Thursday, August 25, 2005

One of these things is not like the others...

[Mike and I crafted the following in reponse to Robert Paul's (Dalhouise Philosophy Dept.) statement that "Actually, I think it is easy to justify the notion that Science is as much a religion as those other belief systems that we generally classify as such."]

Darren and Mike here with a shared response to Robert's suggestion that Science is indistinguishable from religion at a metaphysical level. We concede that both science and religion share a common first tenet that truth (i.e. some reality) exists. (Actually, to be properly scientific, it might be better labelled a first working hypothesis). Indeed, this is a universal axiom; those that lead an existence in opposition to this hypothesis have a tendency of dying quickly (from malnutrition, hypoxia, etc). However, we feel that the literally vital distinction between science and religion lies in the next step: the means by which knowledge regarding the nature truth is sought.

Science holds evidence as the ultimate arbiter, whereas faith by definition is belief without evidence. (Of course, the definition of "evidence" is going to be a hazy one. Indeed, it is likely that evidence is best expressed as some continuum of degrees: making things up; guessing; single person's anecdotal experience; multiple people's common experience; ... ; measurement via double-blind experimentation; etc.) It might be argued that the religious are indeed basing their belief on some sort of evidence (visceral feelings, anecdotal experiences, etc), but the point is that science seeks validation of beliefs/hypotheses by the most rigorous evidence possible while religion satisfies itself with much weaker evidence.

While science does not hold a monopoly on knowledge acquisition, the knowledge it provides is by definition the most reliable and useful for navigating the world in which we live. Nothing else provides both power and specificity; nothing else gets you to the moon and can tell you how it did it. This of course ties in with Andrew's comments regarding the type of answers science provides, which in turn espouses the Lakatosian philosophy of science that both explanation AND prediction are critical to the validity of theory.

This is all definitely getting off topic for this list, so we'll cut things off here. Note that we do recognize that there are further complexities to this argument, for example the value and emotional communicativity of non-scientific pursuits such as the arts, and the question of how to derive a morality from a scientific perspective. Indeed we haven't achieved full agreement amongst ourselves on these points, but in the interests of preserving the focus of this list we'll leave further discussion to another forum.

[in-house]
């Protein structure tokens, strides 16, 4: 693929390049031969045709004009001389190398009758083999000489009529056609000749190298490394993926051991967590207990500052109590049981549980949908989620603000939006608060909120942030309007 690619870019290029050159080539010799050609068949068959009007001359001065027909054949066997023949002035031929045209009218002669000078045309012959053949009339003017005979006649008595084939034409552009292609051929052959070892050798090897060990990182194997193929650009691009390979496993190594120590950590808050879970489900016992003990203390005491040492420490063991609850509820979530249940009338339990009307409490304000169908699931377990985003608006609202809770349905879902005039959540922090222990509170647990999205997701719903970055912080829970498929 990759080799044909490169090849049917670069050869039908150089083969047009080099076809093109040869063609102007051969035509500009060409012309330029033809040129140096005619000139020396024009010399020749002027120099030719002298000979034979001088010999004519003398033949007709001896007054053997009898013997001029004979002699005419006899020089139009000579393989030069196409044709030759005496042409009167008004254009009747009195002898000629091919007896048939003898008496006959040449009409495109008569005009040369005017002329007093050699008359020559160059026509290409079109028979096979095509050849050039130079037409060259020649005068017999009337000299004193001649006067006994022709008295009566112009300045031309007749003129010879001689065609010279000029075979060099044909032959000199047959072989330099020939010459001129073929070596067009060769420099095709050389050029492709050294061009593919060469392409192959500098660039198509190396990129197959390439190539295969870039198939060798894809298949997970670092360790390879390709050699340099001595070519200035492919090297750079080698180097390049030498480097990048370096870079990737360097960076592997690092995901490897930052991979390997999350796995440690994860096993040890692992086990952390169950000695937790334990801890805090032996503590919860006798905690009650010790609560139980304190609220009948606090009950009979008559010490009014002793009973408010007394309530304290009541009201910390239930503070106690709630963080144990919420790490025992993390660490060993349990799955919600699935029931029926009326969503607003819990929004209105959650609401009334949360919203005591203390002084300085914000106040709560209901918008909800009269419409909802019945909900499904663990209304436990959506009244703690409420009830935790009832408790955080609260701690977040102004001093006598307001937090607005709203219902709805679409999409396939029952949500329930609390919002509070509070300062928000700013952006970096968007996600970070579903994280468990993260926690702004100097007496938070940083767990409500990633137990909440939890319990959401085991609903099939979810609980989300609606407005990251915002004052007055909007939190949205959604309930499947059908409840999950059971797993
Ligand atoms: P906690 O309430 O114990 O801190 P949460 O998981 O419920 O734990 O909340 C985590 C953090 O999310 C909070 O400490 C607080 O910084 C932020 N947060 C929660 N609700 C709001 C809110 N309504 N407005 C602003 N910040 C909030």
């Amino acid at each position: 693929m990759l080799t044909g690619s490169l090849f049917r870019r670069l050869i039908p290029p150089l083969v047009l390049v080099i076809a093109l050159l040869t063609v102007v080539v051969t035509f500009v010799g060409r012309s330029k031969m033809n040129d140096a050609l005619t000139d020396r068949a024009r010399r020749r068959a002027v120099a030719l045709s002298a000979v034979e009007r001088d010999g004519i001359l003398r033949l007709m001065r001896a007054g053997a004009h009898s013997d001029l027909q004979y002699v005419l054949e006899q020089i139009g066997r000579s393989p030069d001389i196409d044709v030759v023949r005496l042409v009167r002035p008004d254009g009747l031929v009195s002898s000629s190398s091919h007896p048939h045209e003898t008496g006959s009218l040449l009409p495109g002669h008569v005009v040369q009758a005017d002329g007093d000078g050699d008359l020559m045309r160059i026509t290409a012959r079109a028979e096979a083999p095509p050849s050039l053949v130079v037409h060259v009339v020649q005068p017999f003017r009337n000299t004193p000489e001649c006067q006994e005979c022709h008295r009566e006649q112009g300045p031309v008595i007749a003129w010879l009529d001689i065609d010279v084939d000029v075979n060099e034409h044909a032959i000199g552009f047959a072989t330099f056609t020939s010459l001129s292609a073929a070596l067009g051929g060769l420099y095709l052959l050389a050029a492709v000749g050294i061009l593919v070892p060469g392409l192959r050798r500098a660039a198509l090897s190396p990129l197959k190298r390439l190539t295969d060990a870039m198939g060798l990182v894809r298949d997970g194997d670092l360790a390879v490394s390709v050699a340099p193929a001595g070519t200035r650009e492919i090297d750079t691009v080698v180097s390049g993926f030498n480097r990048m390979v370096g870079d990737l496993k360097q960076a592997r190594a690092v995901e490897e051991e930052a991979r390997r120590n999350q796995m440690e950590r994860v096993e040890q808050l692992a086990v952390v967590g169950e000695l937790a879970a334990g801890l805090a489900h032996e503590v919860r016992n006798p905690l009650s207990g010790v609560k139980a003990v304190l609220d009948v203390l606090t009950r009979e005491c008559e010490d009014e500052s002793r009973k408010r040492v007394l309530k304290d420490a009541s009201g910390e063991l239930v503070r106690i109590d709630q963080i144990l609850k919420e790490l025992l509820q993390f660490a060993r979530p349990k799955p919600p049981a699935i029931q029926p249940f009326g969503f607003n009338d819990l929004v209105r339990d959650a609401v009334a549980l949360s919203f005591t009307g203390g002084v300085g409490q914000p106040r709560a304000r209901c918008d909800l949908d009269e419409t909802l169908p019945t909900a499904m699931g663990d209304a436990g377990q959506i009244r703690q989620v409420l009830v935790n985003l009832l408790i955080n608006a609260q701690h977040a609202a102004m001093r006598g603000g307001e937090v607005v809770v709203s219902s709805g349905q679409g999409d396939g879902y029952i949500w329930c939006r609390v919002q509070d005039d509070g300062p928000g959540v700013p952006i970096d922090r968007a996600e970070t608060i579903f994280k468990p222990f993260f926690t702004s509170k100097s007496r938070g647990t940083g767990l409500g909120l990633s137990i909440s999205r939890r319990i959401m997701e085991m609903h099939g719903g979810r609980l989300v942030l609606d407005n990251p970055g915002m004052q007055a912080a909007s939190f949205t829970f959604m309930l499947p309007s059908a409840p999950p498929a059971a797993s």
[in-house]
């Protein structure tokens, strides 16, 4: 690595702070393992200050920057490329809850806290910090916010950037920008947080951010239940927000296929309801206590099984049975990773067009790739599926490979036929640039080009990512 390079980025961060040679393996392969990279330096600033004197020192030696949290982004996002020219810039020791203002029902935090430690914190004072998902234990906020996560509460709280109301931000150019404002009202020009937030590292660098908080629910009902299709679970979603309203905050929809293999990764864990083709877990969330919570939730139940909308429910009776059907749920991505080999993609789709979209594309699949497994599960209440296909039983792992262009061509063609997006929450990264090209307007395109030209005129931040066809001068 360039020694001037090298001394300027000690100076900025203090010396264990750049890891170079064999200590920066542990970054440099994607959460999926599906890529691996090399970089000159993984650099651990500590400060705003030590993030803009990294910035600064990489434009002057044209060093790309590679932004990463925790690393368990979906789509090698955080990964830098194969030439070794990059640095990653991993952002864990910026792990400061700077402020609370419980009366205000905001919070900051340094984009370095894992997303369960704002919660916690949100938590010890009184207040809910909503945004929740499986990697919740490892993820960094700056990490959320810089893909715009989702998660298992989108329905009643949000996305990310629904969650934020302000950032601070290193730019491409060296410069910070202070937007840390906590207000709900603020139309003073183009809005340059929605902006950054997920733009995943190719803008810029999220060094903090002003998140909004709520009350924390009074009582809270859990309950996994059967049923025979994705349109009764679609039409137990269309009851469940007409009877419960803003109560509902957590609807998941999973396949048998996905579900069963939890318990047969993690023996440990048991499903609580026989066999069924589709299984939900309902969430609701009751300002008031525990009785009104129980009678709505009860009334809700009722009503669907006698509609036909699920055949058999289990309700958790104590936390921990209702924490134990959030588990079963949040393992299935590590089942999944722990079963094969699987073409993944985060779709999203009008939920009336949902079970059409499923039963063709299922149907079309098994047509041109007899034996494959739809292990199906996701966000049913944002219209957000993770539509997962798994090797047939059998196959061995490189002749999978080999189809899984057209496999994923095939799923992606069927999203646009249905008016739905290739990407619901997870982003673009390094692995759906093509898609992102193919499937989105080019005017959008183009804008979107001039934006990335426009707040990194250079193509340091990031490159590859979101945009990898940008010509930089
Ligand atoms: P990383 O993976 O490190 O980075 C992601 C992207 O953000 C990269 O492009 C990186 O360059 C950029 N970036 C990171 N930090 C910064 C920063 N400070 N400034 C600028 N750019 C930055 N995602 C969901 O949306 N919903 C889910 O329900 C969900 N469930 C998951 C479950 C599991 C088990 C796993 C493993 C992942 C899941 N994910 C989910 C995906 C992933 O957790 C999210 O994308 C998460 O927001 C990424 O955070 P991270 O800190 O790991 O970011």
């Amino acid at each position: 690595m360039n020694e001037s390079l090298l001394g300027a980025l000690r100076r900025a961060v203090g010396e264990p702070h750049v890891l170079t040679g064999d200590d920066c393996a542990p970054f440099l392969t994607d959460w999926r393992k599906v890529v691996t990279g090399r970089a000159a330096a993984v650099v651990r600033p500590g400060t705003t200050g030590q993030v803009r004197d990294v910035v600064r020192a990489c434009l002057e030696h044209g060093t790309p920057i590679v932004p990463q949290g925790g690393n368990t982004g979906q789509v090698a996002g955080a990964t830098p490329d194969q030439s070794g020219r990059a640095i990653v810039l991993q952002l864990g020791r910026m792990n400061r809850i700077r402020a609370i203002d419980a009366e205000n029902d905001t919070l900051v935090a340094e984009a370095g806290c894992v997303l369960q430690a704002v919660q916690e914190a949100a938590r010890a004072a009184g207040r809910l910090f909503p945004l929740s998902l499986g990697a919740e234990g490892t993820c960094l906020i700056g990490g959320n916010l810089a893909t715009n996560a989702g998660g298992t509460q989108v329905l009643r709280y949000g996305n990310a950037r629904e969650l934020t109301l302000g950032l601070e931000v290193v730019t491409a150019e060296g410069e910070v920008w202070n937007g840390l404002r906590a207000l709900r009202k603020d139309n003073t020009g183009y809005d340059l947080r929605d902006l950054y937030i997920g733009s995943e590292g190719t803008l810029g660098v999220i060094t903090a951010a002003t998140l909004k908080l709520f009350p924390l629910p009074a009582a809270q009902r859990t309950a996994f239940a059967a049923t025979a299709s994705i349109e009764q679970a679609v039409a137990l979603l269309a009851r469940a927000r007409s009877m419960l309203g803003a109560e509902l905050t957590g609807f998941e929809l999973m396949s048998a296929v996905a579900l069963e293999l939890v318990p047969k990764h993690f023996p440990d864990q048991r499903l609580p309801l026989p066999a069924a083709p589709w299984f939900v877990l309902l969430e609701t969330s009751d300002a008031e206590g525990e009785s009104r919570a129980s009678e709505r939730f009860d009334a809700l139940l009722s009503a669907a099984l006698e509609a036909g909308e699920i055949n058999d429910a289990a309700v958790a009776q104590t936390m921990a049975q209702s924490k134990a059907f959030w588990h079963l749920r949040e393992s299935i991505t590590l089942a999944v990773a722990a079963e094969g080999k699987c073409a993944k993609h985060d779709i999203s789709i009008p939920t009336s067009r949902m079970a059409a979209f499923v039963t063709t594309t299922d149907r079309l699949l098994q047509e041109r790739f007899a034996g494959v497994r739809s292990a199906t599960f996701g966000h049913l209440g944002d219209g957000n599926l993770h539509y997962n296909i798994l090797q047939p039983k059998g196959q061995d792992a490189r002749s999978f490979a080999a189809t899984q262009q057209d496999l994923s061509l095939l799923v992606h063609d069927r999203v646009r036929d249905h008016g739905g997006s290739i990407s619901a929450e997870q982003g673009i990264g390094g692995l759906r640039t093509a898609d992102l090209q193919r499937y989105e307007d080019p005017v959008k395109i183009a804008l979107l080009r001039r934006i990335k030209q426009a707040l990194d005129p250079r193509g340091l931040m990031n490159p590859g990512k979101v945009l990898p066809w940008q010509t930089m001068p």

Cheers,
Mike Lawrence & Darren McKee

3 Comments:

Blogger anonymous said...

i see... heavy shit you got going on.

9:45 PM  
Anonymous Anonymous said...

Your faith lies in the belief that science is able to see, understand, and provide evidence for all that is reality.

Why would you look for evidence in this world if you belief is that the divine is other-worldly or can and does defy the laws of physics? Or better yet, that your faith is in something that defines these laws for us, and is therefore able to re-write them as it sees fit.

Darren, I agree with you that religion is illogical, but logic only works in this version of reality. What if we're not in the true reality? What if true reality has a set of physical laws that are completely in opposition to what we know to be "true"?

2:15 PM  
Blogger Darren said...

Dear Anonymous,

In response to your first paragraph, I think you misunderstand something. I previously wrote "While science does not hold a monopoly on knowledge acquisition, the knowledge it provides is by definition the most reliable and useful for navigating the world in which we live" which indicates that it is the best way, but that does not necessarily mean that it will fully succeed. All we can do is approximate.

In response to the second paragraph, one would look for evidence because that is how our whole legal, civil and social structure exists. Legal matters only make sense with evidence. Everyone looks for evidence of a scientific sort whether they say they do or not. Like it was already said, if you don't have enough of a correspondence between your perceptions and reality, then you will die (because you don't eat or think you can fly). You could say that all those dead people are correct, 'for them,' but that is not convincing.

In response to the third paragraph, I don't understand your statement, it doesn't make sense to me. It is implausible that we live in a world where there is nothing like gravity. Even if there was this 'antigravity' it is obvious that on some level there is the manifestation of something like gravity. More importantly, say this isn't the right reality (a nice nonfalsiable statement), what do you do differently?

Lastly, why does one have religious belief. As I've yet to encounter a logical reason, it must be based on feelings. These feelings are the evidence that is used to justify the belief. Of course, deference to feelings can also allow for the consecration of all deep-seated prejudices (to paraphrase Mill).

2:39 PM  

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